The Biden administration said it would restore the boundaries of three national monuments former President Donald Trump shrank during his term in office, hewing to a campaign promise and heeding pressure from environmental, conservation and indigenous advocates.
In a statement late Thursday, the White House said President Joe Biden would sign proclamations on Friday, three days before Indigenous Peoples’ Day, restoring the boundaries and federal protections for the Bears Ears, Grand Staircase-Escalante and Northeast Canyons and Seamounts national monuments.
The decision is likely to set off a pitched legal battle with Utah, a conservative state where the federal government owns 63 percent of the land.
Trump shrank the boundaries of two of the sites — Bears Ears and Grand Staircase-Escalante, both of which are in Utah — and lifted a ban, in the spring of 2020, on commercial fishing in the Northeast Canyons and Seamounts monument, a 4,913-square-mile patch in New England waters.
The White House said Interior Secretary Deb Haaland, who went to Utah and met with local residents near the monuments, recommended the restorations, which the state’s all-Republican delegation denounced.
Setting aside federal lands and waters for long-term protection as natural buffers against human-caused climate change has been a central goal of the Biden administration during its first months in office, and expanding Bears Ears and Grand Staircase to their original sizes was a long-held goal of public lands advocates.
The Biden administration has set a goal of setting aside 30 percent of U.S. land and water by 2030, an objective congressional Republicans have criticized as a land grab.
Through the Antiquities Act, a 1906 law that allows presidents to establish national monuments due to the historical, scientific or cultural value of lands, Trump cut the size of Bears Ears by millions of acres. But Trump's revised boundaries also added 12,000 acres to the map of the original monument, which former President Barack Obama established in 2016. Those additional acres from Trump will be retained in the new monument designation, the Biden administration said.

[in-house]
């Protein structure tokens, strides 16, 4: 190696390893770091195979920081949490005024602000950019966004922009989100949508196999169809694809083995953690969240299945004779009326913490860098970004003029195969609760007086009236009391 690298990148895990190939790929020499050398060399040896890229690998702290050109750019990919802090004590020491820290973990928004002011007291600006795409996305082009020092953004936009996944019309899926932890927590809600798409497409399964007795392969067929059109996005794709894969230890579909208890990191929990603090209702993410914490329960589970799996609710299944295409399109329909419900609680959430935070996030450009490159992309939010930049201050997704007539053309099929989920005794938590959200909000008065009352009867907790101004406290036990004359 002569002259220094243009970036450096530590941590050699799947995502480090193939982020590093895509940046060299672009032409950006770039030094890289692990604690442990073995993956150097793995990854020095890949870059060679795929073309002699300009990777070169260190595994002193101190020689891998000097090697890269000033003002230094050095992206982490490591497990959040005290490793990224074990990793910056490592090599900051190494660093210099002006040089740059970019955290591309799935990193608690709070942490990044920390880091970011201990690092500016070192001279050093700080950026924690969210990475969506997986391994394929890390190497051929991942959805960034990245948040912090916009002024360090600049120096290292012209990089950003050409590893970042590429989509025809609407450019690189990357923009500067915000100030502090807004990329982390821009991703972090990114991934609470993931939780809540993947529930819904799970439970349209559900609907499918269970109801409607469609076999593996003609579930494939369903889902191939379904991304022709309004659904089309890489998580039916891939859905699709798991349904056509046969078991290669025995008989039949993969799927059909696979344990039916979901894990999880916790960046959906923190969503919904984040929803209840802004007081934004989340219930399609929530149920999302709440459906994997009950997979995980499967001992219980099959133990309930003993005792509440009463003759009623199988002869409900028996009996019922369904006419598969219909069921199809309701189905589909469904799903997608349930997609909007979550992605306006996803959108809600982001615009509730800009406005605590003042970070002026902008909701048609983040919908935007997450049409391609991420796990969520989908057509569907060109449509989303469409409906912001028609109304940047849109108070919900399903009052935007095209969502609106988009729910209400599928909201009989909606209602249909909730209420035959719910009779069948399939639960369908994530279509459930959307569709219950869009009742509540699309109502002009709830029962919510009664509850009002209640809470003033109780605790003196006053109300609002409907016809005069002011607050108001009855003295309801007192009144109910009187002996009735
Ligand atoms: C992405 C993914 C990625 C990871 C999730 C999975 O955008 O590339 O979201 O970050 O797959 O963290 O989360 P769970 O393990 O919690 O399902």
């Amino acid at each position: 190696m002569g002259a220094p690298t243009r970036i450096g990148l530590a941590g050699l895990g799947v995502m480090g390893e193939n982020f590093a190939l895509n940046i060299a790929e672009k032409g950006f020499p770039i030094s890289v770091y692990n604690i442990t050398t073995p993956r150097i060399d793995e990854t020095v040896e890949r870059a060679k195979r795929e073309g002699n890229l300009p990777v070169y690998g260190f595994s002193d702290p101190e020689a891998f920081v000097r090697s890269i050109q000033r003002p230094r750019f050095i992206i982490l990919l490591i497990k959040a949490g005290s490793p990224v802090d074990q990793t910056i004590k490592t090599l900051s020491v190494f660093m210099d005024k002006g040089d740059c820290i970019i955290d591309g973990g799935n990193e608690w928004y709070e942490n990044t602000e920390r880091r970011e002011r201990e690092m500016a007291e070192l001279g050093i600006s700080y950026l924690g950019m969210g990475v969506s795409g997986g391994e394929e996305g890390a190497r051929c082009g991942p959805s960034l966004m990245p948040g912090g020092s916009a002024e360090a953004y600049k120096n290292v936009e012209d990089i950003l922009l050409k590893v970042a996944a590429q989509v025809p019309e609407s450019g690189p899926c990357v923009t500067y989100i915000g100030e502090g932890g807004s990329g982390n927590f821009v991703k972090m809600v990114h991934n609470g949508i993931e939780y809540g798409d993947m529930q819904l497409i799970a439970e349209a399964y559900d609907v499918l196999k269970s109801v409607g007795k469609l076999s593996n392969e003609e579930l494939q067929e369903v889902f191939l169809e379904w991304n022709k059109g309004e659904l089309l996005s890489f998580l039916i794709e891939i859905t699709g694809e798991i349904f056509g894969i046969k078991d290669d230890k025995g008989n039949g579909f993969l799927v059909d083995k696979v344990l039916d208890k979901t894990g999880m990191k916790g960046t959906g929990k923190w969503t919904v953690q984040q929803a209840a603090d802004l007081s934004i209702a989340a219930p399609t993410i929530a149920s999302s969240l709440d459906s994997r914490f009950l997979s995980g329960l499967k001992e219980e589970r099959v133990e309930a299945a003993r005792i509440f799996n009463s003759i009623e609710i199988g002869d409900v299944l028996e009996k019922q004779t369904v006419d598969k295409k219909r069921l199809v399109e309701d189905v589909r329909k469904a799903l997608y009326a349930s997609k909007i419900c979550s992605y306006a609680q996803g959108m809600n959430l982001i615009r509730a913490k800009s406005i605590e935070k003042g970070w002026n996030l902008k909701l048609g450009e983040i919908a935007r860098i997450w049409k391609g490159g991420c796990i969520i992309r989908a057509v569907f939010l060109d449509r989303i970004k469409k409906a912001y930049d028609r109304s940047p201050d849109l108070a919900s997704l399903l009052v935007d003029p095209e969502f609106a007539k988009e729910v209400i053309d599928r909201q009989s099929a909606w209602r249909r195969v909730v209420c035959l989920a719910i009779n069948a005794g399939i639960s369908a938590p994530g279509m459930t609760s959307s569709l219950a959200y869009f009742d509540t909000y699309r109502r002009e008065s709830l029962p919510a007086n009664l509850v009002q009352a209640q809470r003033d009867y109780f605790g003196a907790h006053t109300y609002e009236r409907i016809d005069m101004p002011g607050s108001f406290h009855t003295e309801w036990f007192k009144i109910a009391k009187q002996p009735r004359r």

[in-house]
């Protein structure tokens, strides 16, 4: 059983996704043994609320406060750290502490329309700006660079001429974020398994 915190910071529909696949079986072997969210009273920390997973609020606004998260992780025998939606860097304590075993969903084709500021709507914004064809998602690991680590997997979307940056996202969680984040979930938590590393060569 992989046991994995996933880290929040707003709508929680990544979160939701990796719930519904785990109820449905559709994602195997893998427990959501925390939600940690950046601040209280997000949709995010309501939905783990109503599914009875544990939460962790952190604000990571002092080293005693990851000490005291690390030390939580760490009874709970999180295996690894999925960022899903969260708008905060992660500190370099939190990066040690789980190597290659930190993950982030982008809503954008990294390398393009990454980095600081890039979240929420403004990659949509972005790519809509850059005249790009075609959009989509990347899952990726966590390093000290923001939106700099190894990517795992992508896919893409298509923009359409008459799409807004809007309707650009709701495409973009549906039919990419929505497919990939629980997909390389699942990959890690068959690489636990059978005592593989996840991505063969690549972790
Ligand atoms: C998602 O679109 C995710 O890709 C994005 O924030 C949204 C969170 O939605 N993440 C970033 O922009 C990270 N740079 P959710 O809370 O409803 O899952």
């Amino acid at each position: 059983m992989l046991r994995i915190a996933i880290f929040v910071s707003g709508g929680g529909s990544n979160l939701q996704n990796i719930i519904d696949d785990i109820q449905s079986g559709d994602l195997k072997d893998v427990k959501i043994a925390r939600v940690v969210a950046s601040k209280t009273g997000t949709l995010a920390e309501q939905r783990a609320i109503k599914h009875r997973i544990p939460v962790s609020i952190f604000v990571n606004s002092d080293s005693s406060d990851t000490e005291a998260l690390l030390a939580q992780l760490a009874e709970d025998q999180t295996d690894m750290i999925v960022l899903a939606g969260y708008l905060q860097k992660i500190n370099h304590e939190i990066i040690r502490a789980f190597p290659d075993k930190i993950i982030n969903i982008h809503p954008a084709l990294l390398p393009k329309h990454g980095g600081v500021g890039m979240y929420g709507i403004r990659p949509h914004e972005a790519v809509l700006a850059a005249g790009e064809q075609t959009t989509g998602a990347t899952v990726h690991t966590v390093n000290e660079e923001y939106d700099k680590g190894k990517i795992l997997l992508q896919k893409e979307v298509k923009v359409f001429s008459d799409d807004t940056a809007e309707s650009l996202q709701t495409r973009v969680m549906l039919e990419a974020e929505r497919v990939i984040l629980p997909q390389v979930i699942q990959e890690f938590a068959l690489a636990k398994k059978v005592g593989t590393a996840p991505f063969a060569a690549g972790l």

Hours after being sworn in, Biden directed Interior to review decisions Trump made to shrink the size of or waive environmental protections at the three sites.
Infuriating environmentalists and congressional Democrats, Trump shrank the original boundaries of Bears Ears by 85 percent and Grand Staircase-Escalante by roughly 50 percent.
“President Biden’s decision to restore full federal protection to Bears Ears, Grand Staircase Escalante and Northeast Canyons and Seamounts National Monuments shows this administration’s commitment to conserving our public lands and respecting the voices of Indigenous Peoples,” Rep. Raúl M. Grijalva, D-Ariz., chairman of the House Natural Resources Committee, said in a statement. “It’s time to put Trump’s cynical actions in the rear-view mirror, restore rightful protections, and restart the Bears Ears co-management arrangement with the tribes who have held this place sacred since time immemorial.”
The Bureau of Land Management intends to assign additional rangers to the Bears Ears region and to support co-management of the site with native tribes, the White House said.
Haaland visited Bears Ears in April, prompting Republican Gov. Spencer Cox of Utah to say the state would likely sue the federal government if it reinstates the original boundaries and protections of both monuments in its borders.
Cox said Biden’s choice to expand the monuments leads to uncertainty. “The president’s decision to enlarge the monuments again is a tragic missed opportunity — it fails to provide certainty as well as the funding for law enforcement, research, and other protections which the monuments need and which only Congressional action can offer,” Cox said in a statement.
Through its reductions of Bears Ears and Grand Staircase in 2017, the Trump administration cleared the way for possible coal mining and petroleum extraction in regions that had been safeguarded from industry activities under the legal shields of both monuments.
In a joint statement, the Utah congressional delegation called Biden’s move to reinstate the original boundaries a “devastating blow” to “resolve the longstanding dispute” over the management and size of Bears Ears and Grand Staircase.
“Rather than take the opportunity to build unity in a divided region and bring resources and lasting protections to sacred antiquities by seeking a mutually beneficial and permanent legislative solution, President Biden fanned the flames of controversy and ignored input from the communities closest to these monuments,” the delegation said. “We will continue to support efforts to ensure that our monuments’ boundaries and management reflect the unique stakeholder interest and uses in the area, but today’s ‘winner take all’ mentality moved us further away from that goal.”
Still used for tribal ceremonies, Bears Ears is a sacred site to the Navajo, Hopi, Zuni, Ute and Ute Mountain Ute tribes and contains archeologically significant sites that date back to 11,000 B.C.
“The historical connection between Indigenous peoples and Bears Ears is undeniable,” Haaland said. “Our Native American ancestors sustained themselves on the landscape since time immemorial and evidence of their rich lives is everywhere one looks.”